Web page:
Today was an incredibly busy day full of important speakers and guests. We started our day off speaking with a survivor who was brave enough to share her story with us. She talked to us about her experience filing a Title IX lawsuit against her university and the aftermath of the assault. She stressed the importance of consistency and how much it would’ve helped to have someone walk her through the steps of what to do after an assault. She spoke about the need for sex and consent education and even though we don’t want to make people scared when we talk about sexual assault, we don’t want to undereducate. What really stood out to me from this conversation was the idea of taking back control. After an assault, survivors often feel the need to control everything from where they go, to their bodies, to just giving permission to others to take control.
After, we met with Kiersten Stewart from Futures Without Violence an organization focused on ending domestic and sexual violence. Their goal is to end all violence against women, men, children, and families both nationally and globally through education, policy, and advocacy. What I really took from this conversation were the steps in achieving their goal: give educational tools, change attitudes and behaviors that condone violence, hold policymakers accountable, and work on engaging men– men and boys can make a difference when they’re invited into the conversation as a potential ally and not as a perpetrator. We also got to hear from one of her colleagues, Brian O’Connor, who works for That’s Not Cool, a program that aims to promote safe relationships on social media.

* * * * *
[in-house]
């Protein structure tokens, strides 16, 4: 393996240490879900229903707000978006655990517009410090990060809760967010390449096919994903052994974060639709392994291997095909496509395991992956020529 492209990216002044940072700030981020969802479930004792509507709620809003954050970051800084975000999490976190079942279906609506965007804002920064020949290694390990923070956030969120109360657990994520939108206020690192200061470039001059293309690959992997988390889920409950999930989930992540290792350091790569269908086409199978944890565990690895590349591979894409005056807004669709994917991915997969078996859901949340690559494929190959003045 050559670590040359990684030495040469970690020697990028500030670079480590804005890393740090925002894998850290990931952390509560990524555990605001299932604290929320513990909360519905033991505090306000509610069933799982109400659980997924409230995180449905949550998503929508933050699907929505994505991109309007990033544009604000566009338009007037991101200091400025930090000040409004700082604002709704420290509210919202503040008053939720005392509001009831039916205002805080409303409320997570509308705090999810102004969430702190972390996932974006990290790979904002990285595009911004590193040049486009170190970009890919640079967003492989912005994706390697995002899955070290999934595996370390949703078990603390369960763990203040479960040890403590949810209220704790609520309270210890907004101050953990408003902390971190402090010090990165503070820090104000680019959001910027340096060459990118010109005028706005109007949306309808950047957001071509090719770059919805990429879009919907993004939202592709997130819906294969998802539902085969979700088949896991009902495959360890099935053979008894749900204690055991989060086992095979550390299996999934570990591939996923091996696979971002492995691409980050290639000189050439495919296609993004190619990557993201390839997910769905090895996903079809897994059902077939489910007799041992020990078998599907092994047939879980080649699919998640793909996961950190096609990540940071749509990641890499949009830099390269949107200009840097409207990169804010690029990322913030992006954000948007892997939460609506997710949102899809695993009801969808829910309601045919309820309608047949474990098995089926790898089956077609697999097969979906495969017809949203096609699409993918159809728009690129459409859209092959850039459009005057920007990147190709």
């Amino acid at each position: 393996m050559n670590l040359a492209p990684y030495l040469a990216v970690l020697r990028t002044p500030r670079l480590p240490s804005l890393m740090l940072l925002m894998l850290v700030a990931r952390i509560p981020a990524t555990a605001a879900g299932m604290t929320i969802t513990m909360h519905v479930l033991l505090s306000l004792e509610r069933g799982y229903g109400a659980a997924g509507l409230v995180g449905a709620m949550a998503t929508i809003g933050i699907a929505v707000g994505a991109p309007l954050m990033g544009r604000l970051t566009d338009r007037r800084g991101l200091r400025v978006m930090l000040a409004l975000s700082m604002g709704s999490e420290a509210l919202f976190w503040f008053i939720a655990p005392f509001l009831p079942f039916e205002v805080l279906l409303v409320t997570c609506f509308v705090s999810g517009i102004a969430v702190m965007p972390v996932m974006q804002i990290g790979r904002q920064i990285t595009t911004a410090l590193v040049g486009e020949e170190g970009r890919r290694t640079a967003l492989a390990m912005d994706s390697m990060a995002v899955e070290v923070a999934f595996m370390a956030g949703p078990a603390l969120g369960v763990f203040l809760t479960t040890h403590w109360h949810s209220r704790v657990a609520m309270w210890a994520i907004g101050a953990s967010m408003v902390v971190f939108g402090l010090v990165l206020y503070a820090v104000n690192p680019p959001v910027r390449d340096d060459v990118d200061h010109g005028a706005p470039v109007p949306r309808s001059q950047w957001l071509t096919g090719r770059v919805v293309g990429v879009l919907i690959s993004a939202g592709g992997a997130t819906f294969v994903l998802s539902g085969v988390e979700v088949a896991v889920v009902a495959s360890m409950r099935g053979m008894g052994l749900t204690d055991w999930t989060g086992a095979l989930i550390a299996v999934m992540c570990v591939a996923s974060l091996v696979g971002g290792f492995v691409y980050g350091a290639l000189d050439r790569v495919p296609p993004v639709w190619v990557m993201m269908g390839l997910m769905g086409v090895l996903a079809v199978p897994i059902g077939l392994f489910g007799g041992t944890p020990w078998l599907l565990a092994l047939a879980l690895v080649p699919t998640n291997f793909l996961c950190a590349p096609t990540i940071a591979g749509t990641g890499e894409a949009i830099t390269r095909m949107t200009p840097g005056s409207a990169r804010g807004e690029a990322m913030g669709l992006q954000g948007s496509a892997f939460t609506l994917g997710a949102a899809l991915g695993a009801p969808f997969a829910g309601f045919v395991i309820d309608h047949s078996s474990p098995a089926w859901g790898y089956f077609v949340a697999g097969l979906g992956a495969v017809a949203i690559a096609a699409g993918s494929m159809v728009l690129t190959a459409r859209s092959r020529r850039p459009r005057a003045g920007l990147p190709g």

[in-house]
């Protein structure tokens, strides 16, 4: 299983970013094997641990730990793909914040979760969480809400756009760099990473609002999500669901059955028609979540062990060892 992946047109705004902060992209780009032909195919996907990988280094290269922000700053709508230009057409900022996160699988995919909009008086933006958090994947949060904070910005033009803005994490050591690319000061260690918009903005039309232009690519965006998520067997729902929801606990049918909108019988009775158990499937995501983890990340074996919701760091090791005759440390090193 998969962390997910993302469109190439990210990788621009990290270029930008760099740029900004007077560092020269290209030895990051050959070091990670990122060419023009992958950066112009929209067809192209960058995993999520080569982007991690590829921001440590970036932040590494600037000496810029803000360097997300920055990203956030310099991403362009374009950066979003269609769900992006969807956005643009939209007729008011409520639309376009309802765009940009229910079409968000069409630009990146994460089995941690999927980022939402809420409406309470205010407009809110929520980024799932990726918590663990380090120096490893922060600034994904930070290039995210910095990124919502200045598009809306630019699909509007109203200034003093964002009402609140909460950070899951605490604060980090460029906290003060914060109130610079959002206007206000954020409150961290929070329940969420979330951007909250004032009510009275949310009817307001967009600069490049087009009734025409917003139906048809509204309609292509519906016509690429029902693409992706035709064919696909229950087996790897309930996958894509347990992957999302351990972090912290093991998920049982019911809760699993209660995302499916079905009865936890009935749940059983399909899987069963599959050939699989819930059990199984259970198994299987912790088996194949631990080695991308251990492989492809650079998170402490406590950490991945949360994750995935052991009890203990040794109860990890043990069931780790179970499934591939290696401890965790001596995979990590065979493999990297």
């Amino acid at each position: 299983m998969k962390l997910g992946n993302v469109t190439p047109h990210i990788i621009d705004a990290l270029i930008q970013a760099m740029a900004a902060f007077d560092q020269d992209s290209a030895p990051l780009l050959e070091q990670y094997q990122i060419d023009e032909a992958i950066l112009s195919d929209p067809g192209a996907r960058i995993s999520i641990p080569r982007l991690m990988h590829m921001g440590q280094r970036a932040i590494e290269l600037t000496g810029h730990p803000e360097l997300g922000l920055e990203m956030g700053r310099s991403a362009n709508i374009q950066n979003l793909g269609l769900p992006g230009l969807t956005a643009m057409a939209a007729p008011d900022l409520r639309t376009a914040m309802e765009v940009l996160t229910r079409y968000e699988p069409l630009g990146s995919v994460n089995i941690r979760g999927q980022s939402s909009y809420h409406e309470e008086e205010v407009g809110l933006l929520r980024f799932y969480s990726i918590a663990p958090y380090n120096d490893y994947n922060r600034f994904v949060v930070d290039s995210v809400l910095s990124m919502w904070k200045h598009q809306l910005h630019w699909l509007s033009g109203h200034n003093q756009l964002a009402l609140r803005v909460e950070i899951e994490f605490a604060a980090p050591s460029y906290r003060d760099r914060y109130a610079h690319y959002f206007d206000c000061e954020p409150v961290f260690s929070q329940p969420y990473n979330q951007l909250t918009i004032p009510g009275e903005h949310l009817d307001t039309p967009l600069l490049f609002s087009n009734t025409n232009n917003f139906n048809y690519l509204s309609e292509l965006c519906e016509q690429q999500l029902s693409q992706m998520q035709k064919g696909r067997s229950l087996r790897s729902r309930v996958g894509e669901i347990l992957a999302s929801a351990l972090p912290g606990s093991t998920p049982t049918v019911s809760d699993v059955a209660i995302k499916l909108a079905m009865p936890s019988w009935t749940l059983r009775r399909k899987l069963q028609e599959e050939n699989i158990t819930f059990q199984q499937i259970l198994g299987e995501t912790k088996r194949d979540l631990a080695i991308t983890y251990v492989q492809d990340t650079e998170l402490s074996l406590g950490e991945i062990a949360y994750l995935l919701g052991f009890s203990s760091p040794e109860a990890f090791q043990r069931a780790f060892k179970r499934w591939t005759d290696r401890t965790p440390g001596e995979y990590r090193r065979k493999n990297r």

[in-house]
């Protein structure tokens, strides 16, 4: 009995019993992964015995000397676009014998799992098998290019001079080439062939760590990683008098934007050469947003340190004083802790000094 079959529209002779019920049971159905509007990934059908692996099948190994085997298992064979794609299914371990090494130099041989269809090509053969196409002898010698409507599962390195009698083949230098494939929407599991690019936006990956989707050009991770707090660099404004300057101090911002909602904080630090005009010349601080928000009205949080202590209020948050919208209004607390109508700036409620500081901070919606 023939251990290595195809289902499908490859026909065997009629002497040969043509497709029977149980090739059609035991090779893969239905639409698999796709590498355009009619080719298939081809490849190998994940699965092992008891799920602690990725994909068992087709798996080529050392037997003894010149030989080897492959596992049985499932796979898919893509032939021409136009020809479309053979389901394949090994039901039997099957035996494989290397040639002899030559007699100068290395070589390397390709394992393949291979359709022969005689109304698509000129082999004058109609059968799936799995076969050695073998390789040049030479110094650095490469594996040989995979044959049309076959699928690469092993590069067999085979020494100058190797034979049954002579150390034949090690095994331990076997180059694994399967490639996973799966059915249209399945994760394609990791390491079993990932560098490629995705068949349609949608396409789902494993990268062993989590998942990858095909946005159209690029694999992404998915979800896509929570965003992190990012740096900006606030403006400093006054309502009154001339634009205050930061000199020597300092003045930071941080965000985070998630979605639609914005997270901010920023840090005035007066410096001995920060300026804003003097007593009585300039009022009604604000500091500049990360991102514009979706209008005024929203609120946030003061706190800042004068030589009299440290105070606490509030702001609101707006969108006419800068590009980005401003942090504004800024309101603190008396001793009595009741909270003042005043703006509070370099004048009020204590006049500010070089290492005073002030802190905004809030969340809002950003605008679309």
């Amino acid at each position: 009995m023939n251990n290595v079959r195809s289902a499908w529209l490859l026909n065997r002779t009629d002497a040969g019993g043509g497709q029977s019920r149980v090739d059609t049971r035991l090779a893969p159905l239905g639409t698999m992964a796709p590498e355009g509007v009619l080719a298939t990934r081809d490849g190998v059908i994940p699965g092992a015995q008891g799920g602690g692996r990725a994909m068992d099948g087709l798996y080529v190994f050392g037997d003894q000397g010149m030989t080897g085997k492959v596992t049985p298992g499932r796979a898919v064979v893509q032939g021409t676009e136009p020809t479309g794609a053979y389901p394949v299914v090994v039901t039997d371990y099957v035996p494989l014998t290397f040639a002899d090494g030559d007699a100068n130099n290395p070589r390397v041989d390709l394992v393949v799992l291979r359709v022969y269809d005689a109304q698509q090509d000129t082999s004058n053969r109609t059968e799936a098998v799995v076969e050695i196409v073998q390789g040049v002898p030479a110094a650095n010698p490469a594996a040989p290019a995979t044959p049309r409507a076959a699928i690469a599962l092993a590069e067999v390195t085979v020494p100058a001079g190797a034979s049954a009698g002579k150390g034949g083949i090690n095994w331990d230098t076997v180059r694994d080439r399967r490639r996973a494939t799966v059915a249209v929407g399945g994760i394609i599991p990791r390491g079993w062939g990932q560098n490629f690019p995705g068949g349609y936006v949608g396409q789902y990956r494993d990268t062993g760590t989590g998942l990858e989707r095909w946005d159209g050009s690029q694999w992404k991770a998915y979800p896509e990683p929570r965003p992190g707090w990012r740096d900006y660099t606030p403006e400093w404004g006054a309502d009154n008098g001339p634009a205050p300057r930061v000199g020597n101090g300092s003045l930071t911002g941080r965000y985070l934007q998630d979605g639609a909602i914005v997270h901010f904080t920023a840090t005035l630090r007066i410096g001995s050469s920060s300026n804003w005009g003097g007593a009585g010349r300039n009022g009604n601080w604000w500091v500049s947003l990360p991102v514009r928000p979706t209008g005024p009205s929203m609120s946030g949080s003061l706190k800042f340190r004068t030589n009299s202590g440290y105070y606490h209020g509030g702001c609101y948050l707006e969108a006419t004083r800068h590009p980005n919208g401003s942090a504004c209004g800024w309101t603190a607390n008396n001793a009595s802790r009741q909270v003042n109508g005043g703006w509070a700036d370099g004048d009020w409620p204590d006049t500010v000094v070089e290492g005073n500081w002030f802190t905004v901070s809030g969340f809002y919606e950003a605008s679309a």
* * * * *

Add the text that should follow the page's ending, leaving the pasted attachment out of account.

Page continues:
Lastly, we met with SafeBAE (Before Anyone Else) an organization created by four survivors of sexual assault who came together to prevent sexual assault from happening to others. We met with two of them, Daisy Coleman and Delaney Henderson, who were featured in the new film Audrie & Daisy. They shared their incredibly powerful and emotional stories as well as all the great work they’ve been doing with SafeBAE. Through SafeBAE, they’ve connected with other survivors as well as created educational toolkits about consent and sex education that are both informative and admirable. They stressed the importance of being a good friend to a survivor and the importance of not falling into victim blaming. Reassuring them that the assault was not their fault and being there for them in any way possible ensures the survivor a smoother healing journey. As Daisy put it, “The silence of our friends hurts more than the words of our enemies”.